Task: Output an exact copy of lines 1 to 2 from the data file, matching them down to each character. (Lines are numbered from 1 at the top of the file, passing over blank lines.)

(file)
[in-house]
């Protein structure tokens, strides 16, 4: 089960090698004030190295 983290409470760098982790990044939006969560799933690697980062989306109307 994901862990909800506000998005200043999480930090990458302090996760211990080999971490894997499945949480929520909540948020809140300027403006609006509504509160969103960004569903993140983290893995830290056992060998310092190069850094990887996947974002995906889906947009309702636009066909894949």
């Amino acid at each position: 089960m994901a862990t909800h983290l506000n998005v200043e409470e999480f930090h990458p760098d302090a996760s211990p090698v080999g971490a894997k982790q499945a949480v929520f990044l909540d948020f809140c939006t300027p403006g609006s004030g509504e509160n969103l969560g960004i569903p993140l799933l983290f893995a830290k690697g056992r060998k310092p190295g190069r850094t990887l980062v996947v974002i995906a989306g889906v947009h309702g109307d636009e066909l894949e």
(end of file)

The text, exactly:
[in-house]
């Protein structure tokens, strides 16, 4: 089960090698004030190295 983290409470760098982790990044939006969560799933690697980062989306109307 994901862990909800506000998005200043999480930090990458302090996760211990080999971490894997499945949480929520909540948020809140300027403006609006509504509160969103960004569903993140983290893995830290056992060998310092190069850094990887996947974002995906889906947009309702636009066909894949």